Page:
Friday, May 25, 2007
It’s raining. Rain, rain, rain. I’m home with Littlest Boy, who is now watching Curious George and graciously allowing me to not play Princess Leia to his Luke Skywalker. I get tired of being rescued all the time. So the rain pours down, forming into rivulets and then into streams and the cattle out in the south pasture are complaining about it. I’m thinking about you.
Has it been two years since you’ve been gone? Two years, about a thousand diapers, a few hundred meals.
Your boys, as frustrating as they are, are still the joy of my life.
Bigglest Boy is struggling with dealing with people, those closest to him. He’s still more comfortable with books than with people. I don’t expect that to change but one thing that is changing is that he’s learning to talk instead of yell.
He’s also learning that people love him. Last weekend Littlest Boy was playing with his Jack-in-the-box. He would crank it one way, and the music would play and the puppet would pop out. Then he would turn it around, crank it the wrong way and nothing would happen.
This offended Bigglest Boy’s sense of order, and as I came into the room I heard Bigglest Boy say, “That’s WRONG!” and then thumped Littlest Boy on the head. Littlest Boy burst into tears. I immediately separated Bigglest Boy, put him upstairs in his room, then I went downstairs and checked on Littlest Boy, kissed his head, dried his tears, and told him he could turn the crank any way he wanted.
I then went upstairs to talk to Bigglest Boy.
“Do you know why your little brother is crying?” I asked him.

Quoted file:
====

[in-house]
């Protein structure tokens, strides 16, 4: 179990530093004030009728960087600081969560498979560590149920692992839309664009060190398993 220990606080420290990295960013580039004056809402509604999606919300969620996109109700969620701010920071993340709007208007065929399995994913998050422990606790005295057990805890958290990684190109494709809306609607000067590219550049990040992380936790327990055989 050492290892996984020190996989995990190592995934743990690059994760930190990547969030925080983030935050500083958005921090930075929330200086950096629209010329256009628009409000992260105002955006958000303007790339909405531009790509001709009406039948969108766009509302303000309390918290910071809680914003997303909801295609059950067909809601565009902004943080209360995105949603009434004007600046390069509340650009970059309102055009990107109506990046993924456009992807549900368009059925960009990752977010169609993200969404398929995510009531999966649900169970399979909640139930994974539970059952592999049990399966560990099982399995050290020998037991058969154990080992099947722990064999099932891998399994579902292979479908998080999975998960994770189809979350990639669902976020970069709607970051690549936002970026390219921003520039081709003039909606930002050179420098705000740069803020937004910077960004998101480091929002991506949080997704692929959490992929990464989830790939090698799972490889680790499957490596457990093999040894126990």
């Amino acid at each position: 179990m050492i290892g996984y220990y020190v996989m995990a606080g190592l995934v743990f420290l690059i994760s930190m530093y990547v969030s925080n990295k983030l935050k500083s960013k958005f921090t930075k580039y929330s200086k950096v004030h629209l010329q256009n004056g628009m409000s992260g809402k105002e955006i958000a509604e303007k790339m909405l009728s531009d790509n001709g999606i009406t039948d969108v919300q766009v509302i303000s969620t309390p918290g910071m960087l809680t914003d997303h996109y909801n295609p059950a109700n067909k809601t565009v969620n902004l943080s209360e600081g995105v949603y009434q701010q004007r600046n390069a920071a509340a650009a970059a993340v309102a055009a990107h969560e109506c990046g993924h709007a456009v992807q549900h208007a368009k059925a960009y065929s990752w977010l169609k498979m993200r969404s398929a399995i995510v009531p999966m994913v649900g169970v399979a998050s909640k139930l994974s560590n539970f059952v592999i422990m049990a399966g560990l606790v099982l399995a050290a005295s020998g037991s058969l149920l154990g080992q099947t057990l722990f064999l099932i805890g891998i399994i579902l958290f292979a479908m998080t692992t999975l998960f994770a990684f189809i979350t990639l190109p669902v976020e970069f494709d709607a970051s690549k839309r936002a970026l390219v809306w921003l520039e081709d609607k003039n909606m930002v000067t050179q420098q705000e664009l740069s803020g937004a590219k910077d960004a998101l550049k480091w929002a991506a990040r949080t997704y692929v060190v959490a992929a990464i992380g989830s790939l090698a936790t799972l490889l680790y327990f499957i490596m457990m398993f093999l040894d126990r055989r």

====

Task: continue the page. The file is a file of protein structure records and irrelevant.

“Because I thumped him on the head,” he answered.
“Right. Do you know where that hurts?” I asked.
“Um,” he paused, knowing my method by now, “well, on his head...”
“Not enough to make him cry. He’s hurting inside, because his big brother, who he loves very much and who he thinks is the greatest boy in the world, just yelled at him and hit him on the head. So yes, his head hurt for a second, but his heart hurts even worse. He thinks you are disappointed in him, and that he did something wrong.”
Long silence; I stood there with my hands folded.
“Do you know what you should do now?” I asked.
“I don’t know,” he said.
“Then I’ll tell you. Go straight downstairs, apologize to him, and ask him if he’s okay.”
I expected an argument. His eyes narrowed, and Maggie, when they do that he looks EXACTLY like you. I expected an I won’t or you can’t make me or something.
“Now [Littlest Boy] doesn’t know if he can play with you anymore,” I continued. “He’s afraid you’ll hit him again.”
Bigglest Boy stared at the floor.
“And he’ll probably stay afraid until you tell him you’re sorry and you act like you’re his big brother again. He loves you.”
Bigglest Boy rolled his eyes, but he got up and went downstairs, went straight to Littlest Boy and said, “I’m sorry.” He meant it, too, I think, which is a first.
I don’t know if I handled it like you would have, Maggie, but I handled it.
Middlest Boy is driving me nuts with the food thing. He won’t eat anything I cook except for plain pasta, or plain potatoes. If he doesn’t like anything that’s for dinner, he happily eats bread and water. He eats everything his daddy makes, though. I’m trying not to let it hurt my feelings, reminding myself that I am the grown-up and he is the child.
I had a birthday on Monday. I’m 26 and I feel like I’ve grown up more in the last two years than I did in the previous ten.
I’m getting by, and we’re doing okay. Still, I’d give anything for you to be here right now.